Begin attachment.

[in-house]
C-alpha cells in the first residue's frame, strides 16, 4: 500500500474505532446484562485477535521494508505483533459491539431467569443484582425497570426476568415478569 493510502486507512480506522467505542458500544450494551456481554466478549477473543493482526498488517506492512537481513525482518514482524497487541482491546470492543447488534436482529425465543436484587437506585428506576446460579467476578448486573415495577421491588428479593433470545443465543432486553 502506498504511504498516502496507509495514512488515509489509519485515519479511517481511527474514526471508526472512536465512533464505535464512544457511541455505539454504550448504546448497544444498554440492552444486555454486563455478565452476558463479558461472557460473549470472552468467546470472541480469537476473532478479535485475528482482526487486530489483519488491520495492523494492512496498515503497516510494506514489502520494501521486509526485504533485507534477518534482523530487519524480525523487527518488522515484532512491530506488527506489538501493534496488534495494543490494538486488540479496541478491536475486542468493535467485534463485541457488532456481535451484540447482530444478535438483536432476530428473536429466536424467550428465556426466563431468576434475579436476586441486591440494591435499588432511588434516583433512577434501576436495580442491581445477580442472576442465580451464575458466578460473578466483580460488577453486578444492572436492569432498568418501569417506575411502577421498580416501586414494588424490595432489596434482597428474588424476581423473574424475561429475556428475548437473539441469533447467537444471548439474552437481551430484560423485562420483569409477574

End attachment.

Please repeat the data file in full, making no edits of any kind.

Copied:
[in-house]
C-alpha cells in the first residue's frame, strides 16, 4: 500500500474505532446484562485477535521494508505483533459491539431467569443484582425497570426476568415478569 493510502486507512480506522467505542458500544450494551456481554466478549477473543493482526498488517506492512537481513525482518514482524497487541482491546470492543447488534436482529425465543436484587437506585428506576446460579467476578448486573415495577421491588428479593433470545443465543432486553 502506498504511504498516502496507509495514512488515509489509519485515519479511517481511527474514526471508526472512536465512533464505535464512544457511541455505539454504550448504546448497544444498554440492552444486555454486563455478565452476558463479558461472557460473549470472552468467546470472541480469537476473532478479535485475528482482526487486530489483519488491520495492523494492512496498515503497516510494506514489502520494501521486509526485504533485507534477518534482523530487519524480525523487527518488522515484532512491530506488527506489538501493534496488534495494543490494538486488540479496541478491536475486542468493535467485534463485541457488532456481535451484540447482530444478535438483536432476530428473536429466536424467550428465556426466563431468576434475579436476586441486591440494591435499588432511588434516583433512577434501576436495580442491581445477580442472576442465580451464575458466578460473578466483580460488577453486578444492572436492569432498568418501569417506575411502577421498580416501586414494588424490595432489596434482597428474588424476581423473574424475561429475556428475548437473539441469533447467537444471548439474552437481551430484560423485562420483569409477574